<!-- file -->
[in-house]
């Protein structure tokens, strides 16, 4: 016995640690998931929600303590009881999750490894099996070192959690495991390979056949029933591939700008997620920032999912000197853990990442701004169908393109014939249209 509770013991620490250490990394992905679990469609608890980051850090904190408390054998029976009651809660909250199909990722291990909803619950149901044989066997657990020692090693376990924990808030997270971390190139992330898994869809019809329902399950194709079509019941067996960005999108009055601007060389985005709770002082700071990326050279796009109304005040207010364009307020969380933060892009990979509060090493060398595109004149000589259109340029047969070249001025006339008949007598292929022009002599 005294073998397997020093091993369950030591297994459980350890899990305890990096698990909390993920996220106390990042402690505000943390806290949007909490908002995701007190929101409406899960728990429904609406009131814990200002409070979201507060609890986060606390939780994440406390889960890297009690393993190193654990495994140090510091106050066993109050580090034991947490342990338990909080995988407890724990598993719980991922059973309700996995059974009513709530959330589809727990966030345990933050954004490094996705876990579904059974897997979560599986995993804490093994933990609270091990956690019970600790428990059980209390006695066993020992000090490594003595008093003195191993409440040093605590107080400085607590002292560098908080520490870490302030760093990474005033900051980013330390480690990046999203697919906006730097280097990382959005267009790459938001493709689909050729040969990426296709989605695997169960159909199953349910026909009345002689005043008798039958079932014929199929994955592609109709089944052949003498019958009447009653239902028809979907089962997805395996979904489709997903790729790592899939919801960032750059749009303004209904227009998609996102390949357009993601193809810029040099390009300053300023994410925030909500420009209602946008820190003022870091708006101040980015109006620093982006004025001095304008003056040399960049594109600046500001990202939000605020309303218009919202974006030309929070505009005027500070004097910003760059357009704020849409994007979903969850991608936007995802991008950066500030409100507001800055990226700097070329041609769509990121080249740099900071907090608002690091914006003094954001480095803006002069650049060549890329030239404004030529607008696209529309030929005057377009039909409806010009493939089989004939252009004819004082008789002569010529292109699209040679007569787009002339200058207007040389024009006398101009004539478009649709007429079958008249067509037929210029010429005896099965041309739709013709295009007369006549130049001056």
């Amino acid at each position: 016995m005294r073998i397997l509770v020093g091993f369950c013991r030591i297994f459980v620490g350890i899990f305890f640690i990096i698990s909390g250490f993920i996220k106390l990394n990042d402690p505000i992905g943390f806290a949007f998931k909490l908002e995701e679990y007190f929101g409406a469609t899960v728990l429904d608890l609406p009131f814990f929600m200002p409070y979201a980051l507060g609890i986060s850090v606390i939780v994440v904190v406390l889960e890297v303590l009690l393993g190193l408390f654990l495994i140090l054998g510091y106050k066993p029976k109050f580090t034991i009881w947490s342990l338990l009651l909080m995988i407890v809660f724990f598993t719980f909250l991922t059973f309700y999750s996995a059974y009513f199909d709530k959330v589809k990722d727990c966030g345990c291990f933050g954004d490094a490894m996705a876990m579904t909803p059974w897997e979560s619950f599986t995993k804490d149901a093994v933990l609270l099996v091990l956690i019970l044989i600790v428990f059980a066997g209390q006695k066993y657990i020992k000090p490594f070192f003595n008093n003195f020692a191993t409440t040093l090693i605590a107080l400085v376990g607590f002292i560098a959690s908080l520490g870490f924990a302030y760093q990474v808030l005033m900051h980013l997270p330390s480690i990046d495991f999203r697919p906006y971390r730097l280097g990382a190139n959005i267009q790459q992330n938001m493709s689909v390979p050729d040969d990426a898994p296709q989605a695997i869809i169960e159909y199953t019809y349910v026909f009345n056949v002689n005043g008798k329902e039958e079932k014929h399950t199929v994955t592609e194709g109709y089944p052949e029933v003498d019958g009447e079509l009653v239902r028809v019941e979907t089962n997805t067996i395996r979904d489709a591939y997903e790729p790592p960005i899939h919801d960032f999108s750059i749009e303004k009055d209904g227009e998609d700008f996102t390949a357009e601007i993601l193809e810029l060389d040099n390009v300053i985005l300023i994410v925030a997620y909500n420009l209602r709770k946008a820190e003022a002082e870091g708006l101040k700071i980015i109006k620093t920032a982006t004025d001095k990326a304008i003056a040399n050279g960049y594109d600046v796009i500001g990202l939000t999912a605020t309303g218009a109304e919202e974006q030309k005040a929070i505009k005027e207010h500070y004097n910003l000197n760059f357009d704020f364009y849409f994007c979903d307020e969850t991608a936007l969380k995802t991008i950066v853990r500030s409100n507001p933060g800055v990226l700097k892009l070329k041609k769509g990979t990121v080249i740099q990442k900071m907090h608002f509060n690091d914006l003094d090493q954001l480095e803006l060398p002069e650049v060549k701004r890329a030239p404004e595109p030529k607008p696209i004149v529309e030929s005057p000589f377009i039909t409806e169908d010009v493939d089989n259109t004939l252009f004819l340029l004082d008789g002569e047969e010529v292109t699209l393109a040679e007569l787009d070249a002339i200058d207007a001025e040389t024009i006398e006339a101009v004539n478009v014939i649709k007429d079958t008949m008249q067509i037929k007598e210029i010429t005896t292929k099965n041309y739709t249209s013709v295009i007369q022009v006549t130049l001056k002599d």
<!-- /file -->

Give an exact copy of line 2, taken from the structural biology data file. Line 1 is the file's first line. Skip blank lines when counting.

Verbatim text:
């Protein structure tokens, strides 16, 4: 016995640690998931929600303590009881999750490894099996070192959690495991390979056949029933591939700008997620920032999912000197853990990442701004169908393109014939249209 509770013991620490250490990394992905679990469609608890980051850090904190408390054998029976009651809660909250199909990722291990909803619950149901044989066997657990020692090693376990924990808030997270971390190139992330898994869809019809329902399950194709079509019941067996960005999108009055601007060389985005709770002082700071990326050279796009109304005040207010364009307020969380933060892009990979509060090493060398595109004149000589259109340029047969070249001025006339008949007598292929022009002599 005294073998397997020093091993369950030591297994459980350890899990305890990096698990909390993920996220106390990042402690505000943390806290949007909490908002995701007190929101409406899960728990429904609406009131814990200002409070979201507060609890986060606390939780994440406390889960890297009690393993190193654990495994140090510091106050066993109050580090034991947490342990338990909080995988407890724990598993719980991922059973309700996995059974009513709530959330589809727990966030345990933050954004490094996705876990579904059974897997979560599986995993804490093994933990609270091990956690019970600790428990059980209390006695066993020992000090490594003595008093003195191993409440040093605590107080400085607590002292560098908080520490870490302030760093990474005033900051980013330390480690990046999203697919906006730097280097990382959005267009790459938001493709689909050729040969990426296709989605695997169960159909199953349910026909009345002689005043008798039958079932014929199929994955592609109709089944052949003498019958009447009653239902028809979907089962997805395996979904489709997903790729790592899939919801960032750059749009303004209904227009998609996102390949357009993601193809810029040099390009300053300023994410925030909500420009209602946008820190003022870091708006101040980015109006620093982006004025001095304008003056040399960049594109600046500001990202939000605020309303218009919202974006030309929070505009005027500070004097910003760059357009704020849409994007979903969850991608936007995802991008950066500030409100507001800055990226700097070329041609769509990121080249740099900071907090608002690091914006003094954001480095803006002069650049060549890329030239404004030529607008696209529309030929005057377009039909409806010009493939089989004939252009004819004082008789002569010529292109699209040679007569787009002339200058207007040389024009006398101009004539478009649709007429079958008249067509037929210029010429005896099965041309739709013709295009007369006549130049001056």